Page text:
Which brings us to AT&T's recently announced plan to acquire T-Mobile, which has the potential to change the communications landscape in significant ways. A few have already praised or condemned the proposed merger, but rather than rush to judgment (and federal regulators could take a year or more to approve or reject the proposal), it may make more sense to take a deep breath, step back, and look at the big picture.
If that big picture has an overarching theme, it's connections. Not long ago, different communications technologies lived in separate silos: Your phone was over here, your computer was over there, your TV was in the next room, and so on. But the walls between these silos are breaking down. Your phone, computer and TV are not just increasingly connected, they're more and more likely to be the same device - and the connections between those devices and the world are increasingly wireless.
Indeed, it's been projected that by 2020, the majority of Internet connections will be wireless.
So wireless communication is no longer a luxury, it's an economic necessity. It will be increasingly central to people's ability to access jobs, education, health information and civic engagement. Access to this technology at an affordable price is crucial to the welfare of individuals and communities, which is why the proposed AT&T/T-Mobile merger raises a lot of questions.
Much has been written about the so-called "digital divide," and digital inequality remains a significant problem. When The Greenlining Institute looked at the issue in 2009, we found that Californians with an annual income of at least $80,000 were nearly twice as likely to use the Internet as those with an income of $40,000. California Latinos were among the least likely to have broadband access or use the Internet. A 2010 Georgetown University study found African Americans and Latinos trailing whites in broadband access nationally.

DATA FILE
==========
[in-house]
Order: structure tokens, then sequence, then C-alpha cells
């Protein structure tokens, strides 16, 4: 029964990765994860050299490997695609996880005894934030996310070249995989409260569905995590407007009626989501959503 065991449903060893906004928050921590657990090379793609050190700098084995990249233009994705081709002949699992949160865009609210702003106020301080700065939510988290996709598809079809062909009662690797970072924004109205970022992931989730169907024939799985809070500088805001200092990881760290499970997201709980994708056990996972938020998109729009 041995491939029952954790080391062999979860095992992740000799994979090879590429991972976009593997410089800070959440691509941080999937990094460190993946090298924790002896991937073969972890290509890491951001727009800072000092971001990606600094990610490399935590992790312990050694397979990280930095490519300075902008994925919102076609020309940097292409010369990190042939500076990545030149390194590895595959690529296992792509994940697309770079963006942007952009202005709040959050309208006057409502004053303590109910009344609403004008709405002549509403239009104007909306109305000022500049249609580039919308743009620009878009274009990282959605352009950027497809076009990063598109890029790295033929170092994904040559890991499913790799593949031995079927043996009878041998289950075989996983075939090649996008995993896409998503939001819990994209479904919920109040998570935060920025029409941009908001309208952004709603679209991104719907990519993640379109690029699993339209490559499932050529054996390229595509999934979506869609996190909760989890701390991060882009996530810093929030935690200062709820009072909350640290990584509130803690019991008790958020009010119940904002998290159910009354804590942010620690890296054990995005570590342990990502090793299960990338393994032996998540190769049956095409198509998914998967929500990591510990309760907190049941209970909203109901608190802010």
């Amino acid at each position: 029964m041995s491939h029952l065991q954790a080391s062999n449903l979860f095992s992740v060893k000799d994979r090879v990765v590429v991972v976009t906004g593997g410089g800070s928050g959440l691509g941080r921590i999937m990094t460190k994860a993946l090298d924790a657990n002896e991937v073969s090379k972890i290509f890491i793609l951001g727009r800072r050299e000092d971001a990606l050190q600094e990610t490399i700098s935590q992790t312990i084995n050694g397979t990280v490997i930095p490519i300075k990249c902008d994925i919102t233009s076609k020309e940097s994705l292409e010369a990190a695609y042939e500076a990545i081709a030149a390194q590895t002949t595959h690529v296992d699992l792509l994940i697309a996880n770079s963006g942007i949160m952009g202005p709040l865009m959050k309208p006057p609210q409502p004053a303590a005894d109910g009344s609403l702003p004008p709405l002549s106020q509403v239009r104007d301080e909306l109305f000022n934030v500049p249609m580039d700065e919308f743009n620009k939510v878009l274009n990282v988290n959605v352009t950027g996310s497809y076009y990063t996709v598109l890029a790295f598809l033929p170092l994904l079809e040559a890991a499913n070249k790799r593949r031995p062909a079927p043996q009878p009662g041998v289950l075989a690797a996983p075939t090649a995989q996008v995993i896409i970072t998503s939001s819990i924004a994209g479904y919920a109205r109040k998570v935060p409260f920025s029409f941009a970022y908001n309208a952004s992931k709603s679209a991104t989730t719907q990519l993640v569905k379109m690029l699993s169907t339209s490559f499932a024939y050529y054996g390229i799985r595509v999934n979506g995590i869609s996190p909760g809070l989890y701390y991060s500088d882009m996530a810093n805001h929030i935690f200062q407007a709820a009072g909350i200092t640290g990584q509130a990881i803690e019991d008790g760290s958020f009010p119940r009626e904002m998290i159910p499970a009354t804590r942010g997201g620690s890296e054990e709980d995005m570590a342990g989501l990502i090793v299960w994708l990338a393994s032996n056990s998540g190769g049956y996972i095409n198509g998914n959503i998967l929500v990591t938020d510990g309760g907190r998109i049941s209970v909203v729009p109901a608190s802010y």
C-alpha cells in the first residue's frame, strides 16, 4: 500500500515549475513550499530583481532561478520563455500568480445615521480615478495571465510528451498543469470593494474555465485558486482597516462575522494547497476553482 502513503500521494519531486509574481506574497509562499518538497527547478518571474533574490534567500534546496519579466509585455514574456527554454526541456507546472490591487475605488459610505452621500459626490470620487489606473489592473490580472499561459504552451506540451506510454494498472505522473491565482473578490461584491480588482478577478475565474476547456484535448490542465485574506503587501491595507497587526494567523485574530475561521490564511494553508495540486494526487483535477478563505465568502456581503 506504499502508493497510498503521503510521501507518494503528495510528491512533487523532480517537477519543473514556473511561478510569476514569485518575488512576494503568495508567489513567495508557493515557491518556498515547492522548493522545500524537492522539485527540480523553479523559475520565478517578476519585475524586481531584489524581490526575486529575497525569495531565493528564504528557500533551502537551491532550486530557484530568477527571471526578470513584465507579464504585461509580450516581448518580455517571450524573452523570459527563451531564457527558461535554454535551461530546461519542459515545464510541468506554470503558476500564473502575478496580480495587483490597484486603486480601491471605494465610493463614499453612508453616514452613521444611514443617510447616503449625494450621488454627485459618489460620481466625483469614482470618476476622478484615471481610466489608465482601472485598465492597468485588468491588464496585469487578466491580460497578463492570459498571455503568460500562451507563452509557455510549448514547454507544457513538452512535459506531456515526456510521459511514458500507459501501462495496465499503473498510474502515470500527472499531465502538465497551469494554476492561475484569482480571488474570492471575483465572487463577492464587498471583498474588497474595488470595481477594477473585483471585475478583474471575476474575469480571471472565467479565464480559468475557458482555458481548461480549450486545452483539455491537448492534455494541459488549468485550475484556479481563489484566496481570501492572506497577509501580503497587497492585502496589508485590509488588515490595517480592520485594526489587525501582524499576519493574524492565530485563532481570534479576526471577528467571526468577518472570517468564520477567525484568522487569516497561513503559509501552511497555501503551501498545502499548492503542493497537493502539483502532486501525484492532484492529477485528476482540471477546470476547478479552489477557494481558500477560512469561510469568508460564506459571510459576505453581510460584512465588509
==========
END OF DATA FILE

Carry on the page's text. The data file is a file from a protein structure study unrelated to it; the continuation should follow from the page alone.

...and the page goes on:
Cost is clearly a factor in all of this, and will continue to be so as wireless broadband becomes more important. T-Mobile has had a reputation for being a comparatively low-cost provider (see, for example, this analysis on one consumer blog). What will happen to low-cost services as the field consolidates and competition declines? Will fewer choices mean consumers pay more? Will existing T-Mobile customers be pushed into higher-cost plans? Randall L. Stephenson, AT&T's CEO, has said that consolidation won't lead to higher bills.
Perhaps not surprisingly, Sprint CEO Dan Hesse has emphatically stated that this proposed merger threatens any semblance of competition. But was there really any competition in the wireless industry? In any case, affordable service is an imperative.
On the plus side, will more Americans have access to broadband service as a result of this merger? That's the promise and the hope, but will it be realized?
And what about jobs? Mergers typically mean substantial job losses as companies merge and consolidate staff. What will happen to employment at AT&T and T-Mobile, and what will the merged company do to mitigate the effects of any job cuts?
In California, at least, AT&T has an excellent record of contracting with minority-owned small businesses, but most of their biggest Silicon Valley suppliers do not. What will AT&T do to change this? Can similar efforts on a national scale help struggling communities overcome the effects of job cuts in the combined company?
Today there are more questions than answers, but no one should doubt that this merger, if it goes through, will affect nearly every man, woman, child and community in America. Federal regulators will need to ask a lot of questions, and we should all pay close attention to the answers.